Tuesday, November 24, 2015

Tuesday, November 24th: 2 Chronicles 10-12, Luke 6:27-49 ~ Tammy

Today's passage from the Bible In a Year Reading Plan is 2 Chronicles 10-12; Luke 6:27-49

In our NT passage we see that, as believers, our lives need to be different than the lives of the non-believers around us.

Robert Rayburn says....

Christians’ behavior, in other words, is to be different than even the best behavior of unbelievers because they have a very different reason for their behavior. Unbelievers can certainly do good things, but there is definitely a limit to what they will do and there is almost always a principle of self-interest at work. Christians have completely different motivations which lend a completely different character to their obedience. In fact, the ancient moralists almost always recommended the principle in this way: “Do good to others so they will do good to you.” Christians, on the other hand, are to seek to please a merciful God.... If we would be the true children of our heavenly Father we should have the same spirit toward our enemies as he does toward his and, of course, we were once his enemies....
The problem we face is that Christianity has been around for a long time now and only some of those who call themselves Christians take seriously the Lord’s summons to his disciples that they must live a life different from and higher than even that of the most moral of unbelievers. Our faith and the reputation of our religion have been profoundly compromised in the so-called Christian world. We are no longer and so obviously a .... unique people. But some of us must be. Some of us must keep alive that reputation in the world. Some of us must persuade the unbelieving world that there really is such a community as Jesus Christ has described here. There is very little that we can do about the fact that so many insincere Christians dilute our testimony in the world, but there is nothing this world needs more than that there should be a mass of Christian people who vindicate in their lives the description of true Christianity that our Savior has given here

I don’t suppose a one of us really has any difficulty understanding what the Lord Jesus is teaching us here, no matter that nearly 2,000 years separates his time from our own. When a store clerk is rude, the Lord expects us to be patient and kind in return. When we are criticized, even when we are criticized in ways we think unjust, we are to respond humbly, ready to take any responsibility that is ours and to reply with courtesy and respect. When people make demands upon us that are really unfair, we ought to meet them cheerfully, even sacrificially. Our loving treatment of others is vastly more important than any injustice done to us. If, as is happening in Iran and elsewhere today, we are condemned to death for our faith in Christ, we are to love and pray for our enemies to the end as our Savior did, as Stephen did and as countless martyrs have done after them. In all things we ought to govern our conduct by the principle of mercy, and not just any principle of mercy. No, the mercy, the kindness, the generosity, the patience toward others that is to mark our behavior... is that mercy that our heavenly Father and our Savior showed us in saving us from our sins, in overlooking our disgusting faults, and in paying the terrible price he paid to remove our mountainous guilt when he knew full well he was going to get virtually nothing in return.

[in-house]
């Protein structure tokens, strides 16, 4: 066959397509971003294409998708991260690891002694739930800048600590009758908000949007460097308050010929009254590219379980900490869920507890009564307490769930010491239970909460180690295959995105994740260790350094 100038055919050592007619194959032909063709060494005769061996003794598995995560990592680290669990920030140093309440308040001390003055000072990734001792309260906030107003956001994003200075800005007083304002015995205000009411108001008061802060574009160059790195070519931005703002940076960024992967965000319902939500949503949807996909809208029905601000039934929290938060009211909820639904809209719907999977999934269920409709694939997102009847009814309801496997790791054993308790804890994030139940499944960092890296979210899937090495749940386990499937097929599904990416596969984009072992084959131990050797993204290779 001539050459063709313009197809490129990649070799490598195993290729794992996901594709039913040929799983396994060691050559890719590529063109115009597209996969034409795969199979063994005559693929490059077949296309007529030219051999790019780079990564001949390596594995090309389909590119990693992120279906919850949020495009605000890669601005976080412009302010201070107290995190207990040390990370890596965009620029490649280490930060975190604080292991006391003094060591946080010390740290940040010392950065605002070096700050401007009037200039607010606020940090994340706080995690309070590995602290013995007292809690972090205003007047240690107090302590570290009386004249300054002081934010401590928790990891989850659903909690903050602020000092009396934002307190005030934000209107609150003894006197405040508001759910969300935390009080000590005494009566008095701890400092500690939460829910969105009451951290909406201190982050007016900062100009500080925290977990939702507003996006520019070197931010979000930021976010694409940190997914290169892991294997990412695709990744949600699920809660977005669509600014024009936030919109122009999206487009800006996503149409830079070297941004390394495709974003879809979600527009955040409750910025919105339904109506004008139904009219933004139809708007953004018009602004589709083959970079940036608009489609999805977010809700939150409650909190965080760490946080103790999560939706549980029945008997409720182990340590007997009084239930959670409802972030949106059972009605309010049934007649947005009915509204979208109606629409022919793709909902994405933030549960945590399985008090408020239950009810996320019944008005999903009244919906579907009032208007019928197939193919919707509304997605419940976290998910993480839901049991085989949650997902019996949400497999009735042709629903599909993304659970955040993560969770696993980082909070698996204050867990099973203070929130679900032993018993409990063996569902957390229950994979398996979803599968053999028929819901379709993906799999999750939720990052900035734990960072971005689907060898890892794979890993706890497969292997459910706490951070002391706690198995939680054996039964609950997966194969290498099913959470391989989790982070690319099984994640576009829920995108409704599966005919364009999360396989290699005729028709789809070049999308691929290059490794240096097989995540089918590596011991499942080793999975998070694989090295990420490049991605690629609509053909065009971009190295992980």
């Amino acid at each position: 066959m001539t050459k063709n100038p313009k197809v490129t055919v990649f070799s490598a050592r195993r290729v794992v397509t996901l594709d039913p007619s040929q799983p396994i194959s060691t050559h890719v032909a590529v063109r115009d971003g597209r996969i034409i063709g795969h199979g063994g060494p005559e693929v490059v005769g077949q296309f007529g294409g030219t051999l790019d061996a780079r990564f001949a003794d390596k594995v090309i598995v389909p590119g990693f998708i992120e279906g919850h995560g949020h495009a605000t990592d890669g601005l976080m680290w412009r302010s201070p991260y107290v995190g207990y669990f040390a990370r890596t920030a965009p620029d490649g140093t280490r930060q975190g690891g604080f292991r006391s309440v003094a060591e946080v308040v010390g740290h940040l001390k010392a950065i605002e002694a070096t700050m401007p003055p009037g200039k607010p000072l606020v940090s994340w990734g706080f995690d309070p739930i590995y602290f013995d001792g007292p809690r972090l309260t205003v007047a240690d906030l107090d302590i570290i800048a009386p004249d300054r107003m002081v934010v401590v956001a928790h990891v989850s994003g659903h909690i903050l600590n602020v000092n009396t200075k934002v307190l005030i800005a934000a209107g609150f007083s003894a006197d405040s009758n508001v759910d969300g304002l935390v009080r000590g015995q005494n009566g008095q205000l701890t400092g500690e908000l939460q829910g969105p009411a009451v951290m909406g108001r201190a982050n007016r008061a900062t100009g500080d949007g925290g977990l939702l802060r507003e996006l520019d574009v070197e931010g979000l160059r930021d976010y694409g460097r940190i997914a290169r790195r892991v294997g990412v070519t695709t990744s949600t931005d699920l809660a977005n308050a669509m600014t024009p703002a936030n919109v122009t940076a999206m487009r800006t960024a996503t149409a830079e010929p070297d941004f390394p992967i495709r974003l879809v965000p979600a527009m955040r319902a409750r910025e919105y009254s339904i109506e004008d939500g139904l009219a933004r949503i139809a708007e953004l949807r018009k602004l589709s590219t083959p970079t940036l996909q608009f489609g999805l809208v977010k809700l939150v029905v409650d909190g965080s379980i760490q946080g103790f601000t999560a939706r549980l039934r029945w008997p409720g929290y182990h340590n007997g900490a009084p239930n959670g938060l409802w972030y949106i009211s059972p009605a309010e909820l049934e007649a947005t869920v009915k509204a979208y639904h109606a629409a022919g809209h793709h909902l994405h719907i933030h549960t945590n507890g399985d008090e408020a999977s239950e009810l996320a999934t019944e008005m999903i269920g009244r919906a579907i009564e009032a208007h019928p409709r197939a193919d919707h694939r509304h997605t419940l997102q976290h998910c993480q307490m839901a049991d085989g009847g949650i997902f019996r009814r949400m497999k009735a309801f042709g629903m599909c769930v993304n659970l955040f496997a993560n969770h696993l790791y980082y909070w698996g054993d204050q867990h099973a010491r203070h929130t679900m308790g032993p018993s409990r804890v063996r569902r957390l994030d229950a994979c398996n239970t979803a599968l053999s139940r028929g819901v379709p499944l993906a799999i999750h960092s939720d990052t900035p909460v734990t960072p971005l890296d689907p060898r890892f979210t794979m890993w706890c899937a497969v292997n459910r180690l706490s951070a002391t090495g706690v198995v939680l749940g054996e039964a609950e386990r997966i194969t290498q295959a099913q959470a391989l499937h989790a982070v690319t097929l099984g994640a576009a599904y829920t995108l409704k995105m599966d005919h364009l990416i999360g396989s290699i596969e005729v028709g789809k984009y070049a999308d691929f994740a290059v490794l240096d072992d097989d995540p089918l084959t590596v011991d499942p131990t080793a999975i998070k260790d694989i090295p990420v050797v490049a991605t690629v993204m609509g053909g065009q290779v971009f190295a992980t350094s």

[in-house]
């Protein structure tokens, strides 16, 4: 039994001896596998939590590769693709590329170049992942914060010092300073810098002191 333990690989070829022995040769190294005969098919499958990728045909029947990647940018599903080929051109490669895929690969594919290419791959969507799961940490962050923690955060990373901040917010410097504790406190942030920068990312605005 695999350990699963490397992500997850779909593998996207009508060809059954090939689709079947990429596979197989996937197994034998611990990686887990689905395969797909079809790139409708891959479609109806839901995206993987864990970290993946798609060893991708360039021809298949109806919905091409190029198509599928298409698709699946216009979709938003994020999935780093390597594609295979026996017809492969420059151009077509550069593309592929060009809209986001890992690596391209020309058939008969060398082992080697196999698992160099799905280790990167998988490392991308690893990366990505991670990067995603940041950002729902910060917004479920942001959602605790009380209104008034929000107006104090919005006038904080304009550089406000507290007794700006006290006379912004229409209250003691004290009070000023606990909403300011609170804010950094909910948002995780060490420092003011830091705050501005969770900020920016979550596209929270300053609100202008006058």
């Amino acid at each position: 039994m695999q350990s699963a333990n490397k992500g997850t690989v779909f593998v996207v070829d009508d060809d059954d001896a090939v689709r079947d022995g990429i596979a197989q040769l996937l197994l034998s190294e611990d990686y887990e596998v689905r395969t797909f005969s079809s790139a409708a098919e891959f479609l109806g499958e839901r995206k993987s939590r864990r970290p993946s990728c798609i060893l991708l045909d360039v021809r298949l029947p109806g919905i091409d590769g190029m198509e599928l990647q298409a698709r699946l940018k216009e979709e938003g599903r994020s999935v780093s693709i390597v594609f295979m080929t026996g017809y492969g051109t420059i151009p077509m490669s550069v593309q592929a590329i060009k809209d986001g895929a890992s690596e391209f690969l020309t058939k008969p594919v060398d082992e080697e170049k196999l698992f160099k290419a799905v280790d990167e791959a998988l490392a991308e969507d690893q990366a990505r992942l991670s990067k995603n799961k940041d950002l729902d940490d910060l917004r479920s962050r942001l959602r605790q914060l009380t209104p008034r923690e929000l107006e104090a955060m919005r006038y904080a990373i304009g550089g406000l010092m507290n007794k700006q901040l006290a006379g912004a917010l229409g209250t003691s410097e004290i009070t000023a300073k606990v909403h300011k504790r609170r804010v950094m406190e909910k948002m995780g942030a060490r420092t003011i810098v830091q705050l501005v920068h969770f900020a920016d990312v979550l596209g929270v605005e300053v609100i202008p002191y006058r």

That is the kind of mercy to which we are to aspire in our conduct toward others.... We return blessing to those who curse us because we cursed God and he blessed us in return. We give to those who beg from us because we were nothing but beggars and the Lord lavished his gifts on us.

It isn’t only that we ought to behave this way toward others and toward our enemies, Christians want to do this; no, that isn’t even strong enough. They revel in doing it! Or, they should.

You see, this way of life, this radical, extravagantly selfless way of life, is the way of life a Christian wants to live precisely because of the impression the Lord’s love and mercy has made upon his or her soul. A person cannot really appreciate God’s great mercy, cannot feelingly understand what God’s grace has done in his or her life sinful and selfish life and not want that grace to be embodied in his or her behavior toward others. A Christian cannot really love God without wanting to please him. But how can mere mortals like you and me please God? We can take his heart and make it our own. We can honor his love – selfless, radical, sacrificial – by making it our own. We should; we must.... To do anything less is to belittle that love with which he loved us. If you don’t aspire to God’s kind of love then it must not have impressed you very much.


Conrad said...

Luke 6:35 - But love your enemies, and do good, and lend, expecting nothing in return, and your reward will be great, and you will be sons of the Most High, for he is kind to the ungrateful and the evil.

This verse describes Jesus' relationship with us. He loved and died for the ungrateful and evil, expecting nothing in return. We are called to love our enemies, for our reward will be in heaven.

Pamela said...

This stood out for me:
When the rule of Rehoboam was established and he was strong, he abandoned the law of the Lord, and all Israel with him.

When things are going well then we tend to forget about how much we need Christ. Likewise, when things are going well we treat others well and it is easy. It's when it is hard that we lean on God to pull us through. We need God in difficult personal situations too so that we can show kindness and love and patience even when it is not easy.